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Cannabidiol impairs neural tube closure in mouse whole embryo culture

Gheasuddin, Yosuf; Galea, Gabriel L; (2022) Cannabidiol impairs neural tube closure in mouse whole embryo culture. Birth Defects Research 10.1002/bdr2.2013. (In press). Green open access

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Abstract

BACKGROUND: Cannabidiol (CBD) is a nonpsychoactive constituent of cannabis widely available as a dietary supplement. Previous reports that it impairs the retinoid, sonic hedgehog, and folate metabolism pathways raise concern that it may impair closure of the embryonic neural tube (NT), producing NT defects including spina bifida and exencephaly. METHODS: We undertook teratogenicity testing of CBD in mouse whole embryo culture. RESULTS: At concentrations that do not diminish embryo viability, growth, or axial rotation, CBD dose-dependently impairs cranial NT closure, increasing the proportion of embryos that develop exencephaly. It concomitantly diminishes closure of the spinal NT, the posterior neuropore (PNP), producing longer neuropores at the end of culture which is a hallmark of spina bifida risk. Exposure to CBD does not disrupt the formation of long F-actin cables in surface ectoderm cells flanking the PNP or folding of the neuroepithelium at predictable hinge points. At the cellular level, CBD exposure does not alter proliferation or apoptosis of the spinal neuroepithelium. DISCUSSION: Thus, CBD acts selectively as a neuroteratogen predisposing to spina bifida and exencephaly in mouse whole embryo culture at exposure levels not associated with overt toxicity. Large-scale testing of CBD's effects on NT closure, particularly in at-risk groups, is warranted to inform its marketing to women of childbearing age.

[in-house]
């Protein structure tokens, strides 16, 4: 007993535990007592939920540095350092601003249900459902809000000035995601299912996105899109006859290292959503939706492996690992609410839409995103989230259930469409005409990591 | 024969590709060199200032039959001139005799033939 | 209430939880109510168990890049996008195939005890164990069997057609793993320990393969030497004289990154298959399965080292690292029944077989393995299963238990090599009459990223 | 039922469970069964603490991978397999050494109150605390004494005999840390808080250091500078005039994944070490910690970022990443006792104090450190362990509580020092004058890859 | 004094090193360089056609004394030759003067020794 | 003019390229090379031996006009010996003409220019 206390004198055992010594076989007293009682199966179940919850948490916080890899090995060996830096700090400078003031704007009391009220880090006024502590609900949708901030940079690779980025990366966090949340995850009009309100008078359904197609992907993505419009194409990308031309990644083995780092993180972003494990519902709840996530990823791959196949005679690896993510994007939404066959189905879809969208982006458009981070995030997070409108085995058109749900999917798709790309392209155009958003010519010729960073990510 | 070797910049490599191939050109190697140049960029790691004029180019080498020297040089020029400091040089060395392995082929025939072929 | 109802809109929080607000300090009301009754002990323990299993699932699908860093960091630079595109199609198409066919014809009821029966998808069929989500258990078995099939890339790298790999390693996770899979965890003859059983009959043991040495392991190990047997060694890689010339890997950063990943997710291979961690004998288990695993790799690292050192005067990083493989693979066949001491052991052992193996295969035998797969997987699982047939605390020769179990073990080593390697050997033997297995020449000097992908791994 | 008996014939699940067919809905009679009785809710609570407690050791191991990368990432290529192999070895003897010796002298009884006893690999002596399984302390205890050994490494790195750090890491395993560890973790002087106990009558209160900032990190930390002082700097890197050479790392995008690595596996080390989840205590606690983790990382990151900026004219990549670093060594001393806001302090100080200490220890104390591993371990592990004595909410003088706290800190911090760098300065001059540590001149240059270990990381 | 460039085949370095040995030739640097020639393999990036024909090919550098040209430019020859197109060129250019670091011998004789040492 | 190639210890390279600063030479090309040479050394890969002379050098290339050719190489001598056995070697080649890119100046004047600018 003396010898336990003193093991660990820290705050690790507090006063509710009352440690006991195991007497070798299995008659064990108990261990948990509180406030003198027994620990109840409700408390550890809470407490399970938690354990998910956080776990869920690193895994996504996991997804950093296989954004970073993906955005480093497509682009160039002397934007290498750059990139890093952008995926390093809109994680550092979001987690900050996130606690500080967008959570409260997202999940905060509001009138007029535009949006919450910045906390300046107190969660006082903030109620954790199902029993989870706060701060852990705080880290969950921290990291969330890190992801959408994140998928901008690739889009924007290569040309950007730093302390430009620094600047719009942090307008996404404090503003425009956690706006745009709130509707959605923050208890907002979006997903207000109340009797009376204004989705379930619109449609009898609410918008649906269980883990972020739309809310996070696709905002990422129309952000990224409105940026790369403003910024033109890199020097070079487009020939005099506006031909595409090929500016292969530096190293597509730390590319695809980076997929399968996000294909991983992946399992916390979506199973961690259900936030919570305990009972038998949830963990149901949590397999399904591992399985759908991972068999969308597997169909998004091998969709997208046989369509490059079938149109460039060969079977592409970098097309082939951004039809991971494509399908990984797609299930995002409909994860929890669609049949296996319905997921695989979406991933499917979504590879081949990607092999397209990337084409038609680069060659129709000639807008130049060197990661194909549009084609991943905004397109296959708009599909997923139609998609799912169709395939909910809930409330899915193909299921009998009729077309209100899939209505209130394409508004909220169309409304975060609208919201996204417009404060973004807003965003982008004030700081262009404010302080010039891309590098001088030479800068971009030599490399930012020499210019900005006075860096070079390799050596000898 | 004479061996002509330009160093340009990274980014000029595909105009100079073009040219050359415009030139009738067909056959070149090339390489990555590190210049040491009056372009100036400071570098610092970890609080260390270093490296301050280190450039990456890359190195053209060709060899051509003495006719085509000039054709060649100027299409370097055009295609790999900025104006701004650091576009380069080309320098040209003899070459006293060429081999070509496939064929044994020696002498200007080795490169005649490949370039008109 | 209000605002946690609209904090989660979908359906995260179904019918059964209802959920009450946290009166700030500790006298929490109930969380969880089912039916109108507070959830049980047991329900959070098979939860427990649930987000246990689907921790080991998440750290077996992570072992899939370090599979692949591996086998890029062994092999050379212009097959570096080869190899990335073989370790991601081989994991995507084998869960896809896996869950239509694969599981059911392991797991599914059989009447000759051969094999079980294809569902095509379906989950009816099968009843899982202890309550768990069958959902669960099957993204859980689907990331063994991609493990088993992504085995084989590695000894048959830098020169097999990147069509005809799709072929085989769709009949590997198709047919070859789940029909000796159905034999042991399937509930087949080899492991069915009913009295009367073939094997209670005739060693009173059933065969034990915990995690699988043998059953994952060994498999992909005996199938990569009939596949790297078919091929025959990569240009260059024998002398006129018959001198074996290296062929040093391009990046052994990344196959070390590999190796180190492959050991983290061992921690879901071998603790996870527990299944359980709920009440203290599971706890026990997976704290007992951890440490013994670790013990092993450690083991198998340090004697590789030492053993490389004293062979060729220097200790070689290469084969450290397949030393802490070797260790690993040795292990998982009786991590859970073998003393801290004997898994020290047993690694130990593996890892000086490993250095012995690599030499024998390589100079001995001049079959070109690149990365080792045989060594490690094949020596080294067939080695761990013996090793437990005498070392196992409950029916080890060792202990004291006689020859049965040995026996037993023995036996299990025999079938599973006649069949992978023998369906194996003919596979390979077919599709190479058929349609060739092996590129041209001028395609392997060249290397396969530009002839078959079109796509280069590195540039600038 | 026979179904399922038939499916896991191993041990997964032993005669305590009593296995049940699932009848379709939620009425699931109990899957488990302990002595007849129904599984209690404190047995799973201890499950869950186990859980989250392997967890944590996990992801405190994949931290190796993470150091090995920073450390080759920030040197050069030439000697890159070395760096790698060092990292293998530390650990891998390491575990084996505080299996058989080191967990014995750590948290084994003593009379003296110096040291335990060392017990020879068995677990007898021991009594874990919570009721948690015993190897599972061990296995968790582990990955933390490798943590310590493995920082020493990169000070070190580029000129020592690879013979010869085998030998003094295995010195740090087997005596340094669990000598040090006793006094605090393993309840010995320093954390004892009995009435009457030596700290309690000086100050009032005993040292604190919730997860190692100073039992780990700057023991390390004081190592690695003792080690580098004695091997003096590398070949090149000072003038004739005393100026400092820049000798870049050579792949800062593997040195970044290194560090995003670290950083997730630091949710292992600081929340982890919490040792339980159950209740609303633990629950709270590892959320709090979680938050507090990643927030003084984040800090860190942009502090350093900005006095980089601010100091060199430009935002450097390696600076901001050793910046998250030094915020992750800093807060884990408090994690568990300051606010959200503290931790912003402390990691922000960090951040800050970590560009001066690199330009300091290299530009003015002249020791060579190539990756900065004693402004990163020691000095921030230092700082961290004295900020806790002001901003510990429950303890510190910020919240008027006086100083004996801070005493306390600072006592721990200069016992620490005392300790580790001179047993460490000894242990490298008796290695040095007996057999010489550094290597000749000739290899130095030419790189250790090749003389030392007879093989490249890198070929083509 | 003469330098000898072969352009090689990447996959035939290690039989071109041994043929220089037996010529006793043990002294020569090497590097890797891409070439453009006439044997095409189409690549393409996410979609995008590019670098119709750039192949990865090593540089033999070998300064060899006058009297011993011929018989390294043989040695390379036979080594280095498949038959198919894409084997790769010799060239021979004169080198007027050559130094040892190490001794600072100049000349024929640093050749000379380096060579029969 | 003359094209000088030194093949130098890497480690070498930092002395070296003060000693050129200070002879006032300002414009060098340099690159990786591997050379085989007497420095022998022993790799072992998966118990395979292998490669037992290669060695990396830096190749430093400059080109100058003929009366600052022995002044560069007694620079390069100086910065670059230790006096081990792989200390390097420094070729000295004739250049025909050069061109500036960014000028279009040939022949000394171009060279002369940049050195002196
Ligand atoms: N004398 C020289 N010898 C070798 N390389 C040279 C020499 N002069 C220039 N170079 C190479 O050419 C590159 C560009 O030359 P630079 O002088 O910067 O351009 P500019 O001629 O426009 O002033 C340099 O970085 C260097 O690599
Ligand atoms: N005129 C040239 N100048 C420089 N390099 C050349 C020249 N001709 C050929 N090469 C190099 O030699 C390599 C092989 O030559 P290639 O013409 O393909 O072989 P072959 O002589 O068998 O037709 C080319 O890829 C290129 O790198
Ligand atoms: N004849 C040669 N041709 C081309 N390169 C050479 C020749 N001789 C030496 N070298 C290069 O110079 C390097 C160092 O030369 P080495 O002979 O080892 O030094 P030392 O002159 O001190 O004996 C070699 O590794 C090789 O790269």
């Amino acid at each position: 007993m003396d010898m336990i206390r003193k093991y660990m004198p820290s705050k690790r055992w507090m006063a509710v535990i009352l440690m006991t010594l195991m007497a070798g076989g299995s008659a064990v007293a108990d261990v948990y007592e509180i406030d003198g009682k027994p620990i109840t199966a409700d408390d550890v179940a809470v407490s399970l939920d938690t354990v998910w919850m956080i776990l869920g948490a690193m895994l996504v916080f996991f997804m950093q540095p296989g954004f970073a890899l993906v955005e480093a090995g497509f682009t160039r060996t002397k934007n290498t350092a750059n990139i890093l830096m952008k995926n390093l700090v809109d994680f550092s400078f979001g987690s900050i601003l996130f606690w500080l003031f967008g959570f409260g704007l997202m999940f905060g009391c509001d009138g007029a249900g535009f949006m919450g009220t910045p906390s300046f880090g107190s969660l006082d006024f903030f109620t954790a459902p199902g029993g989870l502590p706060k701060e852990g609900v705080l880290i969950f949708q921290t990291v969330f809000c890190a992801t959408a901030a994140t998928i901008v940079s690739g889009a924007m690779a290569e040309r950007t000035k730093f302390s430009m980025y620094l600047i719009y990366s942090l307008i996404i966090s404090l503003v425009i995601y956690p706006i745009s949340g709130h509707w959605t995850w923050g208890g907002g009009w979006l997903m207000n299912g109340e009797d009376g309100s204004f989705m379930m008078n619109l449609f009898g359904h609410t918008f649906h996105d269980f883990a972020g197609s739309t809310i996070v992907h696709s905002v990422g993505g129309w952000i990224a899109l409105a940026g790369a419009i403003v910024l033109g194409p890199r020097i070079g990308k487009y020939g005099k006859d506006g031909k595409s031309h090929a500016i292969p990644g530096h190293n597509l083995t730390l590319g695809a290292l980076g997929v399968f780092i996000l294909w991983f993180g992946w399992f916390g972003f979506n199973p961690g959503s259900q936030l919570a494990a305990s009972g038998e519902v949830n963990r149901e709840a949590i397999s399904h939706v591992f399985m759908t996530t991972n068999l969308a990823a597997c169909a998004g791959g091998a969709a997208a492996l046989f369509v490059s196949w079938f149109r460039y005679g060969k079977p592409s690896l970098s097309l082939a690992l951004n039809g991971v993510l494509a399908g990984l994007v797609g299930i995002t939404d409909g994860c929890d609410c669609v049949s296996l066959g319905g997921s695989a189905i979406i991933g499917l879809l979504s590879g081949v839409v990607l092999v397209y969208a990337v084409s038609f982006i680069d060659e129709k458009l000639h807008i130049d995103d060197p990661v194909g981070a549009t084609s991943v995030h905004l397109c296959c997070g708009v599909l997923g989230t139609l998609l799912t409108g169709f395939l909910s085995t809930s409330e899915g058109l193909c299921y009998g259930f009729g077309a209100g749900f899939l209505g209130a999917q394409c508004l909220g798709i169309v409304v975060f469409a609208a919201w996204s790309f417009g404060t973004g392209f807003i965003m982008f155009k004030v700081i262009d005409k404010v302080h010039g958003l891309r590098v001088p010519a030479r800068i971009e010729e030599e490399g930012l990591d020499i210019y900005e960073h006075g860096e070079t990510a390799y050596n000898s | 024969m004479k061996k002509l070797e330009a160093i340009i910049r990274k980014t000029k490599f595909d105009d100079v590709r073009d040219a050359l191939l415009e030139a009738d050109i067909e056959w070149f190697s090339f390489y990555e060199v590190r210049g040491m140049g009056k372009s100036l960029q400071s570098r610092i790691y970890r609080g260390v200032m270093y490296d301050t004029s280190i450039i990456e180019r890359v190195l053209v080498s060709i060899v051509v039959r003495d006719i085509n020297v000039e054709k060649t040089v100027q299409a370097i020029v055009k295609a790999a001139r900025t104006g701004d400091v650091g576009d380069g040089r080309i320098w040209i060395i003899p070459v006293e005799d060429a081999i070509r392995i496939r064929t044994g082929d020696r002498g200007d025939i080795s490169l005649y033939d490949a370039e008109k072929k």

Type: Article
Title: Cannabidiol impairs neural tube closure in mouse whole embryo culture
Location: United States
Open access status: An open access version is available from UCL Discovery
DOI: 10.1002/bdr2.2013
Publisher version: https://doi.org/10.1002/bdr2.2013
Language: English
Additional information: © 2022 The Authors. Birth Defects Research published by Wiley Periodicals LLC. This is an open access article under the terms of the Creative Commons Attribution License, which permits use, distribution and reproduction in any medium, provided the original work is properly cited.
Keywords: Cannabidiol, exencephaly, mouse, neural tube, spina bifida, whole embryo culture
UCL classification: UCL
UCL > Provost and Vice Provost Offices > School of Life and Medical Sciences > Faculty of Population Health Sciences > UCL GOS Institute of Child Health > Developmental Biology and Cancer Dept
UCL > Provost and Vice Provost Offices > School of Life and Medical Sciences > Faculty of Population Health Sciences > UCL GOS Institute of Child Health
UCL > Provost and Vice Provost Offices > School of Life and Medical Sciences
URI: https://discovery.ucl.ac.uk/id/eprint/10146960
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